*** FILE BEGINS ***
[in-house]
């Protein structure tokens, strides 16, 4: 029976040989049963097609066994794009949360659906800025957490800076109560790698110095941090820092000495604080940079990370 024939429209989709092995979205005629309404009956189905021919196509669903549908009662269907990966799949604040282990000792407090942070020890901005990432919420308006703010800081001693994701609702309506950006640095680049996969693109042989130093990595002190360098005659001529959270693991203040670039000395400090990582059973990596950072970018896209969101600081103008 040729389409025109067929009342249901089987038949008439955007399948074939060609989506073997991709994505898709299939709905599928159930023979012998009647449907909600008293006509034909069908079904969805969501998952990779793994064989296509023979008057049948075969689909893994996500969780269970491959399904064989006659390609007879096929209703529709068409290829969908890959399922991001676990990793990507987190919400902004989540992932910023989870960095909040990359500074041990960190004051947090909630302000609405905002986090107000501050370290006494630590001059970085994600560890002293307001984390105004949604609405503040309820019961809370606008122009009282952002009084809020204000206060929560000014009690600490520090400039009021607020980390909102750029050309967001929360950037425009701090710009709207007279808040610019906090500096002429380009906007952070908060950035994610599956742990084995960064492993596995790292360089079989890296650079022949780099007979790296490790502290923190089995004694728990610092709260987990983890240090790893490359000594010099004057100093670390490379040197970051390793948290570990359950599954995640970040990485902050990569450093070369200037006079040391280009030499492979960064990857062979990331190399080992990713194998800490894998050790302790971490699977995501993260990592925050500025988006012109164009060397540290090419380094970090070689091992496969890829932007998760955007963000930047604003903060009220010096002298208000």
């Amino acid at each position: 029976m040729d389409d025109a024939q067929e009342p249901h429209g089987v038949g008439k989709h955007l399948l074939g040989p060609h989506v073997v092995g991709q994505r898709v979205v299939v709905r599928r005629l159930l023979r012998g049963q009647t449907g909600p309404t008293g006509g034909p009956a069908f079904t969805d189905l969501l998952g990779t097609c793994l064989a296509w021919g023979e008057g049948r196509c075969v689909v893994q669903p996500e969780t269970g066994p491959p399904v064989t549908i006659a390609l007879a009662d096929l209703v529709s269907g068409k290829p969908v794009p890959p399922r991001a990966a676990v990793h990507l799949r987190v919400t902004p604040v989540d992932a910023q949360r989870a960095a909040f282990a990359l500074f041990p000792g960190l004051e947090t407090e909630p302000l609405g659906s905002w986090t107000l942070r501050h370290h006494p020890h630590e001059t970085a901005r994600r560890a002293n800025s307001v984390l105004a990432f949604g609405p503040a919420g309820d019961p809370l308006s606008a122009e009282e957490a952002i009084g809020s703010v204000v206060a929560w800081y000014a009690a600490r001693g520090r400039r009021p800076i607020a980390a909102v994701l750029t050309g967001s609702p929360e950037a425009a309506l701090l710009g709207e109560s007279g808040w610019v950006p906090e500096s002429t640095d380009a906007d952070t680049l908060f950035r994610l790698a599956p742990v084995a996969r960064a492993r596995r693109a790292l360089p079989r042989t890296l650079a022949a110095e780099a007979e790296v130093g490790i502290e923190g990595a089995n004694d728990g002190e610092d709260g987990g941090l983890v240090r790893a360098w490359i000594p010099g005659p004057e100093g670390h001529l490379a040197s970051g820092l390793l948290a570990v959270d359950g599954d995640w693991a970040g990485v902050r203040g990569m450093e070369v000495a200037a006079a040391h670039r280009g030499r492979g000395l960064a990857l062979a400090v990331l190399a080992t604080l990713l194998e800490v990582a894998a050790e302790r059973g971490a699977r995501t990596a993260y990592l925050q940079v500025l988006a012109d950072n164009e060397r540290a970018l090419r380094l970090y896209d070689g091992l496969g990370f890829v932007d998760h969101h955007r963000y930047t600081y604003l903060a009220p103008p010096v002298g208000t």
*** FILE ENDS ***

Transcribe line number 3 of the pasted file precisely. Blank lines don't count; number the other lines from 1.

């Amino acid at each position: 029976m040729d389409d025109a024939q067929e009342p249901h429209g089987v038949g008439k989709h955007l399948l074939g040989p060609h989506v073997v092995g991709q994505r898709v979205v299939v709905r599928r005629l159930l023979r012998g049963q009647t449907g909600p309404t008293g006509g034909p009956a069908f079904t969805d189905l969501l998952g990779t097609c793994l064989a296509w021919g023979e008057g049948r196509c075969v689909v893994q669903p996500e969780t269970g066994p491959p399904v064989t549908i006659a390609l007879a009662d096929l209703v529709s269907g068409k290829p969908v794009p890959p399922r991001a990966a676990v990793h990507l799949r987190v919400t902004p604040v989540d992932a910023q949360r989870a960095a909040f282990a990359l500074f041990p000792g960190l004051e947090t407090e909630p302000l609405g659906s905002w986090t107000l942070r501050h370290h006494p020890h630590e001059t970085a901005r994600r560890a002293n800025s307001v984390l105004a990432f949604g609405p503040a919420g309820d019961p809370l308006s606008a122009e009282e957490a952002i009084g809020s703010v204000v206060a929560w800081y000014a009690a600490r001693g520090r400039r009021p800076i607020a980390a909102v994701l750029t050309g967001s609702p929360e950037a425009a309506l701090l710009g709207e109560s007279g808040w610019v950006p906090e500096s002429t640095d380009a906007d952070t680049l908060f950035r994610l790698a599956p742990v084995a996969r960064a492993r596995r693109a790292l360089p079989r042989t890296l650079a022949a110095e780099a007979e790296v130093g490790i502290e923190g990595a089995n004694d728990g002190e610092d709260g987990g941090l983890v240090r790893a360098w490359i000594p010099g005659p004057e100093g670390h001529l490379a040197s970051g820092l390793l948290a570990v959270d359950g599954d995640w693991a970040g990485v902050r203040g990569m450093e070369v000495a200037a006079a040391h670039r280009g030499r492979g000395l960064a990857l062979a400090v990331l190399a080992t604080l990713l194998e800490v990582a894998a050790e302790r059973g971490a699977r995501t990596a993260y990592l925050q940079v500025l988006a012109d950072n164009e060397r540290a970018l090419r380094l970090y896209d070689g091992l496969g990370f890829v932007d998760h969101h955007r963000y930047t600081y604003l903060a009220p103008p010096v002298g208000t």